“I wasn’t really okay with being that far away from my brother because we’ve always had a great relationship,” said Cassie. “I kind of fought it and I didn’t want to be there.”

Even while Cassie was admittedly standoffish, the Mellings welcomed her into their Galveston home with open arms and lots of loving patience.

During Cassie’s sophomore year in high school, the Mellings decided to move to Brownwood, Texas, to be closer to family. The move also put Cassie 300 miles closer to her brother.

The Mellings made it a priority to help strengthen Cassie’s relationship with her biological family. When Cassie’s mom and brother came to Brownwood for her high school graduation, her foster parents invited them to dinner and made efforts to get to know them. “They really tried to connect with my family because they know how much it means to me,” she says.

Today, Cassie is a doting auntie to her brother’s newborn son. And now that she lives closer, she can visit often. “Every time I go over there, they make me change dirty diapers,” Cassie laughs. Diapers and all, Cassie loves spending time with her growing family. She enjoys taking her nephew to the park and “just having fun with him.”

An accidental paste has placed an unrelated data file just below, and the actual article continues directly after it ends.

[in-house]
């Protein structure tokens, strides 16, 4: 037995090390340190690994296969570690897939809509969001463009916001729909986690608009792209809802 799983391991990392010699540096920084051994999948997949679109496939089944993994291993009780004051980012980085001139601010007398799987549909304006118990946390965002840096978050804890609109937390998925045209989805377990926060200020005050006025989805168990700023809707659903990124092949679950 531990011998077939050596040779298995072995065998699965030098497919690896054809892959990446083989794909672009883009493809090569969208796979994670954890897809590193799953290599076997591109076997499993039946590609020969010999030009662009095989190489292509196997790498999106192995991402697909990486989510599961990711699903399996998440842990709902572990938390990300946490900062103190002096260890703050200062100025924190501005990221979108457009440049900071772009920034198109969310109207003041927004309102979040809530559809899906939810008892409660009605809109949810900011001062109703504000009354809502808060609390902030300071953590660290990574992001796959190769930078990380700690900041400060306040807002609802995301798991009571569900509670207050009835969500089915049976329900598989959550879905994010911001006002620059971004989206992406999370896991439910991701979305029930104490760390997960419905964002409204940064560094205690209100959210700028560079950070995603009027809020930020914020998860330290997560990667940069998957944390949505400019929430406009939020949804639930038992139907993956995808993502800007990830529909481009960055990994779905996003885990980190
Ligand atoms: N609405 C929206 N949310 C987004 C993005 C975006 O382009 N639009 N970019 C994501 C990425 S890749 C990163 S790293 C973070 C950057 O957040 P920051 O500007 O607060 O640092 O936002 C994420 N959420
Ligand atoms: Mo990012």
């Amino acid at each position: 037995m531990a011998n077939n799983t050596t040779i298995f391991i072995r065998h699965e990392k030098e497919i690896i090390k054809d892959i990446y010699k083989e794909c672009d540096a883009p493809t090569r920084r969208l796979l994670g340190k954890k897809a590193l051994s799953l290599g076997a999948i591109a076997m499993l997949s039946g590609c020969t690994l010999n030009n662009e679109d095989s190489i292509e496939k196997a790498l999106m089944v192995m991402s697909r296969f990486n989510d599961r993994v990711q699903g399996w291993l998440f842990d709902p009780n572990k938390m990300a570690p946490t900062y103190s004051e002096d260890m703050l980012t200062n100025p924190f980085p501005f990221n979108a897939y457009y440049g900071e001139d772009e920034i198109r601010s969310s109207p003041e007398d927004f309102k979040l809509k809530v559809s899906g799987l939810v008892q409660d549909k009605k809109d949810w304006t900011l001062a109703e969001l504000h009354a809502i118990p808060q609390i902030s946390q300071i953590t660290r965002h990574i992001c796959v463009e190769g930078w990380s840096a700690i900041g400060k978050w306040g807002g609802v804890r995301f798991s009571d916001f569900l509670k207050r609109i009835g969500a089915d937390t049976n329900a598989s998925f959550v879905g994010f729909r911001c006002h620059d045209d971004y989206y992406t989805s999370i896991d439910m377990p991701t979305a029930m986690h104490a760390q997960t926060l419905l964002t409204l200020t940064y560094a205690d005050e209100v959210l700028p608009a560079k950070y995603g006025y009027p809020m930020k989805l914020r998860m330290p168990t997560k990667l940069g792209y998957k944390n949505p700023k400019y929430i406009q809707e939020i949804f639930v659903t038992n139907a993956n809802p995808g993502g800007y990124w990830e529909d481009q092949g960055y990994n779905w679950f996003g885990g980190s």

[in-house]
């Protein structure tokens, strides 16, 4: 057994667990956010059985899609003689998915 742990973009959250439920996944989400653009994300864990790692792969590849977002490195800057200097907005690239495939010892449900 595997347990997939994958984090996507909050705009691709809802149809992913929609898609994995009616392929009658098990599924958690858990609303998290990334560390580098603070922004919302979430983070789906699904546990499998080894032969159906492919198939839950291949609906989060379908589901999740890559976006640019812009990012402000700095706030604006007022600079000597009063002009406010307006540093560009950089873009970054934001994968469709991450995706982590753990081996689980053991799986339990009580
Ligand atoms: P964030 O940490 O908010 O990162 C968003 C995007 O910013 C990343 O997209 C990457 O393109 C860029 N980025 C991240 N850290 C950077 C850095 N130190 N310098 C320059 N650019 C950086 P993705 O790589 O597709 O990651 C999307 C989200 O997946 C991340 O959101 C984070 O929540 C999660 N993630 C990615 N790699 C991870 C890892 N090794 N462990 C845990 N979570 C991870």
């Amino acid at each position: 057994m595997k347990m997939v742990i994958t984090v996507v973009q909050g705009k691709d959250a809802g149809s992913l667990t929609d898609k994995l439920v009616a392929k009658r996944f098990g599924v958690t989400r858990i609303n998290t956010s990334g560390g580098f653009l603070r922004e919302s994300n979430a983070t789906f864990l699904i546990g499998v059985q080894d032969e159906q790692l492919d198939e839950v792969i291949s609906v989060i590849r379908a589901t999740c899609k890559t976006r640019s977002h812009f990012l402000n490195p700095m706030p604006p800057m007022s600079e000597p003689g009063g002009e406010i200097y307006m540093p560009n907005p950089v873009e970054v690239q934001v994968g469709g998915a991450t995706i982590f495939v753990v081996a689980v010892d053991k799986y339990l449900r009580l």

The Melling foster home is a busy one by any standard: Cassie is the oldest in a household of eight, with four foster sisters and a foster brother.

Cassie is deeply grateful for her foster parents. “I love them so much,” she says. “They’re super cool and they trust me. They believe in all my goals and they know that I can do whatever I put my mind to.”

Cassie’s senior year of high school was packed with college entrance exams and a full academic workload, but she found time to be a member of the basketball, powerlifting and track teams and work as a lifeguard. Prioritizing her classwork while balancing extracurriculars paid off – Cassie was accepted to three universities, each acceptance letter arriving with an attractive scholarship offer.

Faced with a choice, Cassie signed up for college campus tours, starting with Angelo State University (ASU) and the University of North Texas in Denton. BCFS Case Manager Alexzandra Hust accompanied Cassie on the ASU tour. Cassie noticed most of the other students touring with their parents, but with her BCFS mentor Alexzandra by her side, Cassie wasn’t discouraged. “BCFS is part of my family!” she beamed.